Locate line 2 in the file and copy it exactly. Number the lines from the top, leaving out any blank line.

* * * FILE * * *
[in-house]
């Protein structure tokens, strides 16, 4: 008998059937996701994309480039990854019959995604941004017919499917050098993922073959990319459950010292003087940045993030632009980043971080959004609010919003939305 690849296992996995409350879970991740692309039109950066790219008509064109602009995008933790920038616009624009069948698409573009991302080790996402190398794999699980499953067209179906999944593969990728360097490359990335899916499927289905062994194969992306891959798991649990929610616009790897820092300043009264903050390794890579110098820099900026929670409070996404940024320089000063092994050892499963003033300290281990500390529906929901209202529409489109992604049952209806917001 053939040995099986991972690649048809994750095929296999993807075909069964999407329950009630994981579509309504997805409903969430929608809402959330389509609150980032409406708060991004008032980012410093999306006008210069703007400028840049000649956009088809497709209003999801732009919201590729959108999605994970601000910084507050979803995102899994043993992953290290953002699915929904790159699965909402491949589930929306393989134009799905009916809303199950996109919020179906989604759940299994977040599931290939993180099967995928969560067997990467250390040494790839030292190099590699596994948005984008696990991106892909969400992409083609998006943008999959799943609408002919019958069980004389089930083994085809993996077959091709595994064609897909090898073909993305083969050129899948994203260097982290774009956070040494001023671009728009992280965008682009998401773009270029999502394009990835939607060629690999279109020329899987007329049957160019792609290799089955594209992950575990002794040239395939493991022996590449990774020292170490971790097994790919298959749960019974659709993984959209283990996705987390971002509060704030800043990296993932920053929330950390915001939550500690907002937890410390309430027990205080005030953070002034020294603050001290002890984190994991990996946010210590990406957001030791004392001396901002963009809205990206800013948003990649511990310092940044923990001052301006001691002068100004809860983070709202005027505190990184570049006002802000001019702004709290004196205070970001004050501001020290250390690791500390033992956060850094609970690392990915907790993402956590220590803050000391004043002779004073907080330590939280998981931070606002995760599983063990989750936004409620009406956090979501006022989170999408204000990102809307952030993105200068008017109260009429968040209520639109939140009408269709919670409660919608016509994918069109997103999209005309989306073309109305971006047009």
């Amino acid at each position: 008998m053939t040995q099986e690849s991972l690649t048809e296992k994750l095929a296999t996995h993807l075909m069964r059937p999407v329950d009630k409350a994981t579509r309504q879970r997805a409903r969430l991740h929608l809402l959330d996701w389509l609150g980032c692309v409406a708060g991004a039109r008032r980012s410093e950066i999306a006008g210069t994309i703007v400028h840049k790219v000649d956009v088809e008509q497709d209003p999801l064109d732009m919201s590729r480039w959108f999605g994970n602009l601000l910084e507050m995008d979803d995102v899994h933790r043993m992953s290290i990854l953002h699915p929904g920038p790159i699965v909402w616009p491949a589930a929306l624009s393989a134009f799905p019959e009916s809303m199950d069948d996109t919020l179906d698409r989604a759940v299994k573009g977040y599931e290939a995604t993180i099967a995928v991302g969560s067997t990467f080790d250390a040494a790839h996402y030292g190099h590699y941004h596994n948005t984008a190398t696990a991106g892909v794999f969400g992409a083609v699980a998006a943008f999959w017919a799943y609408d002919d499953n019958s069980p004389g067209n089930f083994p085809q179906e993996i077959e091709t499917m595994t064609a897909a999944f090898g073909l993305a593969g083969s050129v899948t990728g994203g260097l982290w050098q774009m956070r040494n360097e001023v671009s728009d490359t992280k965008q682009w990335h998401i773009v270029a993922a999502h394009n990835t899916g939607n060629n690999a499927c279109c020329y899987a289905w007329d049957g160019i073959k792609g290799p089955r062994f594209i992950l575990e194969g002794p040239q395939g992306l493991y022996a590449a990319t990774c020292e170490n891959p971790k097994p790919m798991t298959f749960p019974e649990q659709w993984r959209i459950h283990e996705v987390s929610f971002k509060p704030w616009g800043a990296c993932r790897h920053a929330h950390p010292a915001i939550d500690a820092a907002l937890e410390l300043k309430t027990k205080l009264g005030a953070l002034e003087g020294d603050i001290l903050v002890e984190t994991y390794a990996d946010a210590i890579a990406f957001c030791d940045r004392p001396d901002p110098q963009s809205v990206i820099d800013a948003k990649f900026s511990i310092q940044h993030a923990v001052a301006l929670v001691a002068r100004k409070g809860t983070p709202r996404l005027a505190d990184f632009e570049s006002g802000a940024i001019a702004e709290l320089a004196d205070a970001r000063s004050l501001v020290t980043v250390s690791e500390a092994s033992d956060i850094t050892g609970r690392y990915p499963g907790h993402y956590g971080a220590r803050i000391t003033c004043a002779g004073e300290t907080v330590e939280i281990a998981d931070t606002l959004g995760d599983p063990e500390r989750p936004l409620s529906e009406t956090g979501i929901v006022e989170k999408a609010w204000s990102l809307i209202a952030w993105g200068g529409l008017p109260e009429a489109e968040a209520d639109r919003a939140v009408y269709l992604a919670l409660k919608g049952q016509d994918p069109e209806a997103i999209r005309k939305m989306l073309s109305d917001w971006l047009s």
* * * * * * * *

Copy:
């Protein structure tokens, strides 16, 4: 008998059937996701994309480039990854019959995604941004017919499917050098993922073959990319459950010292003087940045993030632009980043971080959004609010919003939305 690849296992996995409350879970991740692309039109950066790219008509064109602009995008933790920038616009624009069948698409573009991302080790996402190398794999699980499953067209179906999944593969990728360097490359990335899916499927289905062994194969992306891959798991649990929610616009790897820092300043009264903050390794890579110098820099900026929670409070996404940024320089000063092994050892499963003033300290281990500390529906929901209202529409489109992604049952209806917001 053939040995099986991972690649048809994750095929296999993807075909069964999407329950009630994981579509309504997805409903969430929608809402959330389509609150980032409406708060991004008032980012410093999306006008210069703007400028840049000649956009088809497709209003999801732009919201590729959108999605994970601000910084507050979803995102899994043993992953290290953002699915929904790159699965909402491949589930929306393989134009799905009916809303199950996109919020179906989604759940299994977040599931290939993180099967995928969560067997990467250390040494790839030292190099590699596994948005984008696990991106892909969400992409083609998006943008999959799943609408002919019958069980004389089930083994085809993996077959091709595994064609897909090898073909993305083969050129899948994203260097982290774009956070040494001023671009728009992280965008682009998401773009270029999502394009990835939607060629690999279109020329899987007329049957160019792609290799089955594209992950575990002794040239395939493991022996590449990774020292170490971790097994790919298959749960019974659709993984959209283990996705987390971002509060704030800043990296993932920053929330950390915001939550500690907002937890410390309430027990205080005030953070002034020294603050001290002890984190994991990996946010210590990406957001030791004392001396901002963009809205990206800013948003990649511990310092940044923990001052301006001691002068100004809860983070709202005027505190990184570049006002802000001019702004709290004196205070970001004050501001020290250390690791500390033992956060850094609970690392990915907790993402956590220590803050000391004043002779004073907080330590939280998981931070606002995760599983063990989750936004409620009406956090979501006022989170999408204000990102809307952030993105200068008017109260009429968040209520639109939140009408269709919670409660919608016509994918069109997103999209005309989306073309109305971006047009």